I don't believe for a minute that public school will be better for him or you.
If you thought that you would already be heading in that direction.
I recently spoke with the school counselor about my 10 yr. old son maybe attending our small town public school and I hung up wondering what the he** I was thinking to even begin to believe they would understand or even attempt to understand anything other than forced learning,medications,psychiatrists,psychologists,t esting,etc.,et.,etc.,blah,blah,blah.: She had no understanding of homeschooling nor did she care to.
I'm positive she was rolling her eyes through the whole conversation.
As hard as some days are.As tired as this 48 year old mama is. I've got to figure out another way. And in the meantime this child of mine will play playstation,watch dvd's and play outside when his school friends come home for the day. Those are his interests. That's it. I just remind myself he is only 10. We have time,lot's of time.
: This is where I'm at right now too. We go on a couple outings a week (and he even gets upset when it's a "learning" outing) and otherwise we are taking a break from learning.

I hated it at first because I felt like I was failing, but slowly I realized it'll come eventually. He will learn what he needs to at some point in his life and nothing I say or do is going to MAKE him learn.

I feel for all of us going through this. I don't think there is any right answer.

Mom to DD 14 and DS 12
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#25 of 43 Old 05-17-2009, 02:55 PM
 
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So sorry you are going through this.

My children are all little, but I was homeschooled growing up and my brother sounds a lot like your DS. My parents took him to be evaluated, and they came back with everything from tourette syndrome to bipolar. Everything made him anxious and so often he would go off the edge. That got to be really scary when he was a hulking teenager.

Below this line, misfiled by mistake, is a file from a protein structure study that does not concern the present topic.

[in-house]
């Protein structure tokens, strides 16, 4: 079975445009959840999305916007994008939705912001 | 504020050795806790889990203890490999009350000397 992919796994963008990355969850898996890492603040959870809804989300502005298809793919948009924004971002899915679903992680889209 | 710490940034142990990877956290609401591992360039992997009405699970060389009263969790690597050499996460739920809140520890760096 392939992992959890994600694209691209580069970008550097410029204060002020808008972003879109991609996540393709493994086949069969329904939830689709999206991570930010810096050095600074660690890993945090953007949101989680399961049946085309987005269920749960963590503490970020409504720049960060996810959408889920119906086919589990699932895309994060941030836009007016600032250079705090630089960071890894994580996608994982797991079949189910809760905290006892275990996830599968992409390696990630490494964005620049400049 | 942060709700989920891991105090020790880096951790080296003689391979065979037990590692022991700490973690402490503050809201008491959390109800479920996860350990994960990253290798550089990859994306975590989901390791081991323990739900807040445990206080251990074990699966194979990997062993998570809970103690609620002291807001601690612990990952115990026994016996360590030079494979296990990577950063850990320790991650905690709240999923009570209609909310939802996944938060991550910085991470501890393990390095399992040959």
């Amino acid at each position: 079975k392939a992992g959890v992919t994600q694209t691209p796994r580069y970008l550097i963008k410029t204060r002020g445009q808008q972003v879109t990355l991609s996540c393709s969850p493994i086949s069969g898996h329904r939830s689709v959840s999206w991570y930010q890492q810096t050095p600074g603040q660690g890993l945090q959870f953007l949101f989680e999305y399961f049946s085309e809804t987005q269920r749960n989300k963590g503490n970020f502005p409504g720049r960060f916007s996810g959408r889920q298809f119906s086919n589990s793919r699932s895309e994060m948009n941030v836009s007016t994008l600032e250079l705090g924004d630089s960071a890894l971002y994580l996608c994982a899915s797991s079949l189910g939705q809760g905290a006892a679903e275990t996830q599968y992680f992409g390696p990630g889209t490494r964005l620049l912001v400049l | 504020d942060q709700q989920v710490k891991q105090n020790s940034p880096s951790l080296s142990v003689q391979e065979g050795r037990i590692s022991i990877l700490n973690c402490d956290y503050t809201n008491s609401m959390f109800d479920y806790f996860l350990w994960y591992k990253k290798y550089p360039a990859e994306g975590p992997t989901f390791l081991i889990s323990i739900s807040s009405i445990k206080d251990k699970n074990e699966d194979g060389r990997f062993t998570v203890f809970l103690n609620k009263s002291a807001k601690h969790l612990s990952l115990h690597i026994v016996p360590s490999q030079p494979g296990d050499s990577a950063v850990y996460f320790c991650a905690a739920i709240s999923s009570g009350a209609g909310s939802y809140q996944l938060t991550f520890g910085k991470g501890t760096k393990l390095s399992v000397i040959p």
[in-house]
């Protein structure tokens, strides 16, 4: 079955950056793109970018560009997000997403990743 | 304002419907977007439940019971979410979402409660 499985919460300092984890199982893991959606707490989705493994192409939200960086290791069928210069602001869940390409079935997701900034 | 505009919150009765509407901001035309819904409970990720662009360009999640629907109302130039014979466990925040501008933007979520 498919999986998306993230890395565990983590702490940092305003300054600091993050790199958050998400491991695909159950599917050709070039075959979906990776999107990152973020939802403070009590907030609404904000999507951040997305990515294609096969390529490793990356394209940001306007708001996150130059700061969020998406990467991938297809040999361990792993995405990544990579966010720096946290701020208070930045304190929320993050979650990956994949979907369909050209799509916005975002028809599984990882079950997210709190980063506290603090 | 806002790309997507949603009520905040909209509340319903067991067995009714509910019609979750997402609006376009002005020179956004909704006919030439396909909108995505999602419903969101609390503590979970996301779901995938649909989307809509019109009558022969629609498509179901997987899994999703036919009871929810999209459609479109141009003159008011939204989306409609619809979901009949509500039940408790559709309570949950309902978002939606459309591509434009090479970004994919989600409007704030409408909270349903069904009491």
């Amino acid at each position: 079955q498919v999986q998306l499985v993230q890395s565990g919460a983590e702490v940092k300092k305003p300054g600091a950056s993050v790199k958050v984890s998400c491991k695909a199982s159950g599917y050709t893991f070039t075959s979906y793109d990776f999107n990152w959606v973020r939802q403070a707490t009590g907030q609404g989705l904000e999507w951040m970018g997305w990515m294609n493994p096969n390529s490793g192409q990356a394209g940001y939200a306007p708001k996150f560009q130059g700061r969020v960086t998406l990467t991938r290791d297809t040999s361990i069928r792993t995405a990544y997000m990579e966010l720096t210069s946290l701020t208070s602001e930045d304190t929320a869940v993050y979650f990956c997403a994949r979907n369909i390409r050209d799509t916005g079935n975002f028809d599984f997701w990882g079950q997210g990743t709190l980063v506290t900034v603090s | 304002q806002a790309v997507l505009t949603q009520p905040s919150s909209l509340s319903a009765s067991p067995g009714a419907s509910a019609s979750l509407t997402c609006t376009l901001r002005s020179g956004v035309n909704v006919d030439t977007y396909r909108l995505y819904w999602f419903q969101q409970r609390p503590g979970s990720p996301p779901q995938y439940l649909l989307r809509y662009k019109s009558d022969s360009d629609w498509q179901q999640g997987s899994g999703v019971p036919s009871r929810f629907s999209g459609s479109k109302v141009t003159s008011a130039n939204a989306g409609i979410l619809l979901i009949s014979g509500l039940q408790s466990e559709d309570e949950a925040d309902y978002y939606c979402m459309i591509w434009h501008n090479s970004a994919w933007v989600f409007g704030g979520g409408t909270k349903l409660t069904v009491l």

I'm not trying to give you advice, just sharing my family's experience. In hindsight, he and my mom both realize that what he needed growing up was firmness and structure, as well as someone to talk to who understood what he was going through instead of focusing on how it should be and what he was supposed to be doing. Performing and failing was just too scary for him--he would rather do nothing than be mediocre, and that fear was just too overwhelming that he paralyzed himself. Video games were an escape from the fear and blurred reality so that it was less scary. My mom would try everything, including setting consequences, but she never stuck to them. The feeling that no one was going to help him by giving him firm guidance threw him into even more anxiety.

He went to school for a year in eighth grade, but he was so miserable, and so he continued homeschooling.

He dropped out of college for a couple years when he was 19, basically doing nothing but play video games, and he never really finished high school. But for what it's worth, my parents lovingly told him he needed to find his way and leave home when he was 22. He eventually pulled himself together, worked his way through school, biked several miles every day to work and school, forgoed a car and a computer so that he could pay for his rent, and will be graduating this year at 25. He is now a hardworking, kind and gallant young man, even though he still struggles with anxiety and panic attacks. There's no one I'm more proud of!
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#26 of 43 Old 05-17-2009, 03:53 PM
 
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I am sorry.

I felt like that a couple weeks ago, and went as far as to schedule an appt with the school to review our options since my child is diagnosed with a SN.

But after lots of discussion, my DH and I realized that while it would be a nice break for a couple of hours, we would still have to deal with her issues, i.e. the school calling us, sending notes home constantly about her behavior as if we should be doing "something" to fix her and her behavior. That's why we pulled her out of school in the first place. So for now, we're keeping our status quo, and my DH is making a point to give me more breaks when I get overwhelmed.